>then yes. Although he would have a hard time getting people
>to buy into his peculiar text conventions, however.
There is no need to deliberately create a new convention or get people
to buy into it. A number of slightly inconsistent conventions for this
have been in place for very many years, some e.g. "betacode" at least
since the 1960's. There is a large community, mostly of scholars and
Bible experts rather than modern Greek speakers, who have used these
conventions for decades and continue to do so. There are several
masquerading fonts available for support of these conventions, and these
remain in widespread use. The situation is in fact similar for "visual
order" Hebrew, and for Cyrillic, Arabic, Syriac and other scripts for
which masquerading fonts are available. In fact new ones are still being
created - just last week I received a notice of a new masquerading
Hebrew font for use with a special software package designed for support
of Hebrew with masquerading fonts. Such packages are still being sold,
and actively developed I think.
Is it, I am wondering, the intention of the EU to outlaw such special
font packages? And does the alleged legislation in fact do what it is
supposed to do, or are these packages and fonts in fact 10646 conformant
although they don't use 10646 character codes for non-Latin characters?
>Nothing in the standard prevents people from using it
>to create arbitrary ciphers, nor even wackos from coming
>up with off-the-wall transliterations or worse from one
>form of text to some other form. Or from implementing
>the same by means of silly mappings in fonts. If you share
>their wacko text conventions, then you can use them
>to your heart's content, while still using the standard
>conformantly. If I want to send you Biblical texts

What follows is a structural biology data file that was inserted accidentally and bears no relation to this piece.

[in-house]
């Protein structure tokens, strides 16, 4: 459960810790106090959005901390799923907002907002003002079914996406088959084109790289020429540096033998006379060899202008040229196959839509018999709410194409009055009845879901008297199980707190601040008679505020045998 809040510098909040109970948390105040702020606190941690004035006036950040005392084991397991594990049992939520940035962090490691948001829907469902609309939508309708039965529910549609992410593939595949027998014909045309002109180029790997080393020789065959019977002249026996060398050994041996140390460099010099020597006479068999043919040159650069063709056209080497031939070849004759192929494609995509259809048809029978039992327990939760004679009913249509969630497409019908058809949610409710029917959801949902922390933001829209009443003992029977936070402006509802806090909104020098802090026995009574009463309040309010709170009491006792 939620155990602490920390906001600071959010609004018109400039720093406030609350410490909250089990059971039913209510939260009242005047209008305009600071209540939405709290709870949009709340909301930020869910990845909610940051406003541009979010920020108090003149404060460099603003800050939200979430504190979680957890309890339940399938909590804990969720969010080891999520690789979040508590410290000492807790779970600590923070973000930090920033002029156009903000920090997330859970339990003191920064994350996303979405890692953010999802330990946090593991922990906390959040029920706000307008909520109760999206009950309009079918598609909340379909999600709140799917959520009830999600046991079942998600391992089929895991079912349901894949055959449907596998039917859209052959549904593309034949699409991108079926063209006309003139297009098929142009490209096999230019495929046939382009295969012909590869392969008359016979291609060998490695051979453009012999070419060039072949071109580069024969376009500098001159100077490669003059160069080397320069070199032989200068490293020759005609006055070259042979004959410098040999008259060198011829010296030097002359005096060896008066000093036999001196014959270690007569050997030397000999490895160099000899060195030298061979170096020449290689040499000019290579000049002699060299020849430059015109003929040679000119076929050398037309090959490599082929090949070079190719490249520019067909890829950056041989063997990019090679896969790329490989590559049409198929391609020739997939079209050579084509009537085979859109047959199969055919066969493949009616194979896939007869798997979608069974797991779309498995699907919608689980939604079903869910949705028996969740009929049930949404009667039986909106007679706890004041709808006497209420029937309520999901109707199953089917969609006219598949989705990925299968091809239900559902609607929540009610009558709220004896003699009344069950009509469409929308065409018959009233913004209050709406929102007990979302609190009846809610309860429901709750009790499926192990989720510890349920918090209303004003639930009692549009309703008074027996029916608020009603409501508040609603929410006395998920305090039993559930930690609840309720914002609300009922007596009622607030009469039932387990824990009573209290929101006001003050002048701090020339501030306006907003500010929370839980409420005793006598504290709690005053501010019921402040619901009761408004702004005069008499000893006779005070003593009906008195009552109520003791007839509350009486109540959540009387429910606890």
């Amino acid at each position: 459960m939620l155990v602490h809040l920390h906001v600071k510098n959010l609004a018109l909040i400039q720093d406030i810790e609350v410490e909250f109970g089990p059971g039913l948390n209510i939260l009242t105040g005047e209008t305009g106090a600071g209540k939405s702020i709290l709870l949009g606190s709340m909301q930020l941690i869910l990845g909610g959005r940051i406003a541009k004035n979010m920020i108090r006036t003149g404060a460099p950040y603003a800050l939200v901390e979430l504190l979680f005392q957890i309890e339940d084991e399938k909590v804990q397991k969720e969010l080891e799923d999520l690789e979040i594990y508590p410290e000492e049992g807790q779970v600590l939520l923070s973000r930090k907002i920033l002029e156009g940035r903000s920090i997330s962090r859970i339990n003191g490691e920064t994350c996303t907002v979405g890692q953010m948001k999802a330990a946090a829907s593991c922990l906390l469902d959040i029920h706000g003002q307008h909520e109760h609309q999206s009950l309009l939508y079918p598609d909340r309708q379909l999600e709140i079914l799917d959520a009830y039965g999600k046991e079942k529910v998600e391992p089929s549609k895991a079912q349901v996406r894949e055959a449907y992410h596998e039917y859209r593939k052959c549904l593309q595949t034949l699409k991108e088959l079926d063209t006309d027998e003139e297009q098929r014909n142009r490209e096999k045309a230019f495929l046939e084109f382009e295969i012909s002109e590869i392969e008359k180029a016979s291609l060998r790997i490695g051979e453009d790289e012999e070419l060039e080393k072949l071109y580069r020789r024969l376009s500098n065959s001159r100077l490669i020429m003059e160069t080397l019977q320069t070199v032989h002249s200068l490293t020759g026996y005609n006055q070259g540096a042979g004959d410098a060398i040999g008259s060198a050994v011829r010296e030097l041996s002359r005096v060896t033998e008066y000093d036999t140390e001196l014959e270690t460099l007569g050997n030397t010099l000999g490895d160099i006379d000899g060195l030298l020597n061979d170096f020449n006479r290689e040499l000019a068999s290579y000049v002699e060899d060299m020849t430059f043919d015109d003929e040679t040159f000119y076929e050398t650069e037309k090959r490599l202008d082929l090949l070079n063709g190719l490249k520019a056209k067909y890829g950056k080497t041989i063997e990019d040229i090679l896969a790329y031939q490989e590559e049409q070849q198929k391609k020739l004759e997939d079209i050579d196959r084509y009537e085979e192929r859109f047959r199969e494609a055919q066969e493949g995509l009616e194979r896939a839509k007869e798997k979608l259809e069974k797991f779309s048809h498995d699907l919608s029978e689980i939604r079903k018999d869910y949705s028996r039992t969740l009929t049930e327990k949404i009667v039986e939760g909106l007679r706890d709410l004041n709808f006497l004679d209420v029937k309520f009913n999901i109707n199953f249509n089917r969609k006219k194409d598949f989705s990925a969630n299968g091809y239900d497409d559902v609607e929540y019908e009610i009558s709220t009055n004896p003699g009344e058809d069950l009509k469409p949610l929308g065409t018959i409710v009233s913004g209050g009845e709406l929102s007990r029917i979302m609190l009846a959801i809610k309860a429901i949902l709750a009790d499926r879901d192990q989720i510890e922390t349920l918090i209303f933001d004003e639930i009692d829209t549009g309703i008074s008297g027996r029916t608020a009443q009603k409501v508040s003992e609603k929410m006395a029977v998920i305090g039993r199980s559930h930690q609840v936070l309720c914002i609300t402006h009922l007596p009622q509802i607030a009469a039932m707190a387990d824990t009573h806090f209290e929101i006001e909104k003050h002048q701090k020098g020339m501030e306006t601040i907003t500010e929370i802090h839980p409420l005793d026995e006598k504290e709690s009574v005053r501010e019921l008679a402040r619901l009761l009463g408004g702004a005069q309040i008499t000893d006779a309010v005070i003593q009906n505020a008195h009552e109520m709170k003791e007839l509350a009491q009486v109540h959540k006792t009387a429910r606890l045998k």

>represented in a Yi cipher that gets rotated on a daily
>basis, nobody is going to stop me or you from engaging
>in such silliness.
Ken, you are being needlessly offensive here by calling "wacko" and
"silly" what people are actually doing, what they have been doing since
before Unicode ever existed and some of them are continuing to do while
ignoring Unicode. But here you seem to confirm that these people can
continue to do what they are doing indefinitely, totally ignoring
Unicode and 10646, but their lawyers can still claim conformance to
Unicode and 10646. If that is true, it seems to me that what is "silly"
here is the Unicode conformance clauses, which are so weak as to be
>>And would it be acceptable to the EU?
>Rhetorical question, right?
No. I don't expect you, Ken, to be able to answer it, but maybe others
on the list who see themselves as spokespersons for the EU can hazard an
answer. What, if anything, does the EU intend to enforce? That still
seems very unclear.
-- Peter Kirk email@example.com (personal) firstname.lastname@example.org (work) http://www.qaya.org/ -- No virus found in this outgoing message. Checked by AVG Anti-Virus. Version: 7.0.300 / Virus Database: 265.6.8 - Release Date: 03/01/2005